previous next
[149] of the White House, nor indeed by any politician of respectability and position. But it did not succeed. General Grant, whose conduct through all his career had been straightforward, honest, and obedient to law, could not in decency submit to the imputations authorized by a President of the United States, although he was a man in whom, notwithstanding his high office, the country had learned to put little confidence. He addressed to the President the following letter, which palpably states the truth:--

headquarters army of the United States, Washington, D. C., January 28, 1868.
Sir: On the 24th instant, I requested you to give me in writing the instructions which you had previously given me verbally, not to obey any order from Hon. E. M. Stanton, Secretary of War, unless I knew that it came from yourself. To this written request I received a message that has left doubt in my mind of your intentions. To prevent any possible misunderstanding, therefore, I renew the request that you will give me written instructions, and, till they are received, will suspend action on your verbal ones.

I am compelled to ask these instructions in writing, in consequence of the many and gross misrepresentations, affecting my personal honor, circulated through the press for the last fortnight, purporting to come from the President, of conversations which occurred either with the President privately in his office, or in cabinet meeting. What is written admits of no misunderstanding.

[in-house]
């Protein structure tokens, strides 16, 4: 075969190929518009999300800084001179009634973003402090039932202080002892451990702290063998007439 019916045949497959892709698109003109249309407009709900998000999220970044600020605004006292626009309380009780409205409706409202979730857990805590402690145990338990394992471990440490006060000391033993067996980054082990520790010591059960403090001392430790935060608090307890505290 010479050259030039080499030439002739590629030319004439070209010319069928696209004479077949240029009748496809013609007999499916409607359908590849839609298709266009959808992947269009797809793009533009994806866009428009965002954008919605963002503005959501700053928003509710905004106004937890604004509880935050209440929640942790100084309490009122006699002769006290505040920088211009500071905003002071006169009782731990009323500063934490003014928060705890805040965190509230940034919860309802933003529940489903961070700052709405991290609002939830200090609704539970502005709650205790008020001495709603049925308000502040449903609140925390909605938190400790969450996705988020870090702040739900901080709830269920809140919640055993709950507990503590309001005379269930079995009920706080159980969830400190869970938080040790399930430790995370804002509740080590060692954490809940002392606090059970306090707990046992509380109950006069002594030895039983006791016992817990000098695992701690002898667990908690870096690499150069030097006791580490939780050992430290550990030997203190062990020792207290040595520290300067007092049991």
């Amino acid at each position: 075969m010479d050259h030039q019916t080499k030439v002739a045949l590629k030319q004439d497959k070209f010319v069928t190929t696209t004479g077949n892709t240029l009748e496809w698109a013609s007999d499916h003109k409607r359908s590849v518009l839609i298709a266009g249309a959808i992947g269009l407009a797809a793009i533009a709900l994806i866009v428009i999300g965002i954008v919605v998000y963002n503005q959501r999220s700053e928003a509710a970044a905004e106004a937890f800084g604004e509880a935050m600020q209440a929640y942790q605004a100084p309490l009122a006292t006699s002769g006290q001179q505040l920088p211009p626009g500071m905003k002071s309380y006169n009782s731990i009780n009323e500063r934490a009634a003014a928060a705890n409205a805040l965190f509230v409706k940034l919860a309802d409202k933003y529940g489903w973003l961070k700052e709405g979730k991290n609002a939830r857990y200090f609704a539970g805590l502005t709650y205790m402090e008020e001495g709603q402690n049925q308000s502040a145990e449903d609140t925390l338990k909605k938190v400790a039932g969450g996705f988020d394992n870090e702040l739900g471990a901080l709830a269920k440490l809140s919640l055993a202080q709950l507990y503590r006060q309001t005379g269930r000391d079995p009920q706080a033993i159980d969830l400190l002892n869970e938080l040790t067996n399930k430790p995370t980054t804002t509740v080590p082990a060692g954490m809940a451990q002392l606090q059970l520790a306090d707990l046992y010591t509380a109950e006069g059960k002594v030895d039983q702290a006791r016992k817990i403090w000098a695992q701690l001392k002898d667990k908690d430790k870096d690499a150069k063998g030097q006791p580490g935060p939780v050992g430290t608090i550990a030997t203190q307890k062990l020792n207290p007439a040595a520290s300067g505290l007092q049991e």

In view of the misrepresentations referred to, it will be well to state the facts in the case.

Some time after I assumed the duties of Secretary of War ad interim, the President asked me my views as to the course Mr. Stanton would have to pursue, in

Creative Commons License
This work is licensed under a Creative Commons Attribution-ShareAlike 3.0 United States License.

An XML version of this text is available for download, with the additional restriction that you offer Perseus any modifications you make. Perseus provides credit for all accepted changes, storing new additions in a versioning system.

hide Places (automatically extracted)

View a map of the most frequently mentioned places in this document.

Sort places alphabetically, as they appear on the page, by frequency
Click on a place to search for it in this document.
Washington (United States) (1)
United States (United States) (1)
Tunstall (Virginia, United States) (1)
hide People (automatically extracted)
Sort people alphabetically, as they appear on the page, by frequency
Click on a person to search for him/her in this document.
Edwin M. Stanton (1)
E. M. Stanton (1)
U. S. Grant (1)
hide Dates (automatically extracted)
Sort dates alphabetically, as they appear on the page, by frequency
Click on a date to search for it in this document.
January 28th, 1868 AD (1)
24th (1)
hide Display Preferences
Greek Display:
Arabic Display:
View by Default:
Browse Bar: